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Same-sex marriage supporters call Kevin Andrews but he won’t answer

Defence Minister Kevin Andrews’ has opted out of receiving the calls from same-sex marriage supporters as part of the “Equality Calling” campaign. Photo: Andrew Meares Defence Minister Kevin Andrews’ has opted out of receiving the calls from same-sex marriage supporters as part of the “Equality Calling” campaign. Photo: Andrew Meares
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Defence Minister Kevin Andrews’ has opted out of receiving the calls from same-sex marriage supporters as part of the “Equality Calling” campaign. Photo: Andrew Meares

Defence Minister Kevin Andrews’ has opted out of receiving the calls from same-sex marriage supporters as part of the “Equality Calling” campaign. Photo: Andrew Meares

Defence Minister Kevin Andrews has barricaded himself against a new same-sex marriage campaign, by refusing to receive messages from his constituents who support the reform.

The “Equality Calling” campaign began delivering messages to federal politicians on Monday.

Organised by Australian Marriage Equality (AME), it allows supporters of same-sex marriage to record a voice message on a 1300 number that is then delivered straight to their locals MPs and senators.

But on Monday, after receiving the first batch of recordings, one of Mr Andrews’ electorate office staff members contacted the group to ask that the messages stop.

Fairfax Media understands the staff member reasoned that the Defence Minister  – who is known for his conservative views – believed marriage should be between a man and woman – and would not change his position.

He also said the calls were clogging up the phone lines. According to AME, only two messages have come in for Mr Andrews so far. Together they last for about five minutes.

One is from a woman, who says she is approaching 30, and tearfully explains how she wants to be able to marry her female partner, before thanking Mr Andrews for listening.

The other, which the office has not listened to, is from a primary school teacher who wants to marry his partner of 29 years.

“We just want the right to be able to publicly celebrate our relationship in front of our family and friends,” he said.

“Quite frankly, we’re getting a bit tired of going to all these other weddings and watching everybody else celebrate their love for each other.

“And we’re not allowed to do that … We’re not getting any younger and we want to do this before it is too late.”

According to a spokeswoman for the Defence Minister, his electorate office received a “number of automated calls”.

“His office contacted the organisation concerned and expressed that further contact be made in writing to best facilitate a personal response.”

AME national director Rodney Croome said it was “very disappointing” that Mr Andrews was refusing to listen to his constituents.

“Politicians should welcome engagement with their voters, not actively deny those voters a voice.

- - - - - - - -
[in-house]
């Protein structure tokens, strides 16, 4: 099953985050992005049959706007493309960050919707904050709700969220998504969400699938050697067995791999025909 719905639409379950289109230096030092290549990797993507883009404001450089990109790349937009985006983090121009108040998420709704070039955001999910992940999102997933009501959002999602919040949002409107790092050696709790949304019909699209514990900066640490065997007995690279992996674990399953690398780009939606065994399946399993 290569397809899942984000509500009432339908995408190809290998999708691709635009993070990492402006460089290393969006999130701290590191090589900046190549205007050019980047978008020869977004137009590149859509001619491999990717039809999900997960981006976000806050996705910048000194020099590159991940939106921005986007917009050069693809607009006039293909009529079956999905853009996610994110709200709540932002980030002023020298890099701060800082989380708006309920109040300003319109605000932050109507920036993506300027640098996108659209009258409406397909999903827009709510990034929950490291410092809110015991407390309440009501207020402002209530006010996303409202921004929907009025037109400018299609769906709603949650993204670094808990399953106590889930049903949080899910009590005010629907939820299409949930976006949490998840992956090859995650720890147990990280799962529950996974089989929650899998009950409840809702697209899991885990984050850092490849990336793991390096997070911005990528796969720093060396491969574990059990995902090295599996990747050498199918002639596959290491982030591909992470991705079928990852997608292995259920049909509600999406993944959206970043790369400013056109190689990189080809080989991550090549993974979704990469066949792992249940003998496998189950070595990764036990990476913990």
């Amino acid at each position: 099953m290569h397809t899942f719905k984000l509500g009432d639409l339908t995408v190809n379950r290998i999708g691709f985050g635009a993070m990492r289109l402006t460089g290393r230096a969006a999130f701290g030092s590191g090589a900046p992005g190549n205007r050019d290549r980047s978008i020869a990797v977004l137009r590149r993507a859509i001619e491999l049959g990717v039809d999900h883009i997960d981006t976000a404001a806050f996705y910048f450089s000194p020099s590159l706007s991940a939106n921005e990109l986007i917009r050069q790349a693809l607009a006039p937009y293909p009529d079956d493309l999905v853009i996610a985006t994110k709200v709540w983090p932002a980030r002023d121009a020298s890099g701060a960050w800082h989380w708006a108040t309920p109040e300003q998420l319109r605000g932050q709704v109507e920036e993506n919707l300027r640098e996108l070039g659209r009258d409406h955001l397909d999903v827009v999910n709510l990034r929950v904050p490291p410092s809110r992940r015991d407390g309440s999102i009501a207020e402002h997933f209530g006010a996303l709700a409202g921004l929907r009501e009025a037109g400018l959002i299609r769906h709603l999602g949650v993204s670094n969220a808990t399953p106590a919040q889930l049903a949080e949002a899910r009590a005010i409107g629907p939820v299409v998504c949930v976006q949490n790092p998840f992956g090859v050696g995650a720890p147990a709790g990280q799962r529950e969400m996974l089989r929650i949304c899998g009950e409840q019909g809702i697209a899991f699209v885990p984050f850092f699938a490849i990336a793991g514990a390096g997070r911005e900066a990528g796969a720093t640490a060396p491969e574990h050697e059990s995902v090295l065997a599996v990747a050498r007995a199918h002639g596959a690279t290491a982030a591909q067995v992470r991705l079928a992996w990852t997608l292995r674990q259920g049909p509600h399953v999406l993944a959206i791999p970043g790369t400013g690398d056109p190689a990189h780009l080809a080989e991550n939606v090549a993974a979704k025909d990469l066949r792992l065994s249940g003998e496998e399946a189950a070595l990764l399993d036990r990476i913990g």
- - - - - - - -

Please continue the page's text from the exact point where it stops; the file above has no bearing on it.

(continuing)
“It would be entirely inappropriate to hang up on a constituent calling in real time. And it’s just as inappropriate to hang up on a constituents’s heart-felt recorded message.”

Mr Croome said that at the end of the voice messages, it was also possible for MPs to opt out from receiving further messages, but said they would still be posted on social media “for all the world to see what they refuse to acknowledge”.

National Party senator Matt Canavan’s office has also opted out of the calls.

A spokesman for Senator Canavan said that it was “well versed with the issue”.

He explained that the initial calls were helpful, but the small office found the ongoing calls “distracting” and time consuming.

The spokesman said that people were still able to ring the office directly on a range of issues, including same-sex marriage.

AME said that Labor’s defence spokesman Stephen Conroy – who did not vote for same-sex marriage in September 2012 – had also opted out of the messages, however a spokesman for Senator Conroy said this had been an inadvertent mistake.

“Senator Conroy is happy to receive all communications from the public on any issue,” he said.

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Family of accused Sydney terror plotter Sulayman Khalid demand his release from maximum security prison

Khalid’s father AbuSalem and his mother DomenicaBiscotto outside court on Wednesday. Photo: Paul Bibby Sulayman Khalid in 2013. Photo: James Alcock
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Khalid’s father AbuSalem and his mother DomenicaBiscotto outside court on Wednesday. Photo: Paul Bibby

The family of a young Sydney man accused of planning a terrorist attack have demanded his immediate release from Goulburn’s maximum security prison, claiming the charges against him are “political” and that they have been forbidden from visiting him.

Approximately a dozen relatives of Sulayman Khalid, 20, gathered at Central Local Court on Wednesday to protest against his continued detention on a charge of possessing documents “designed to facilitate an attack”.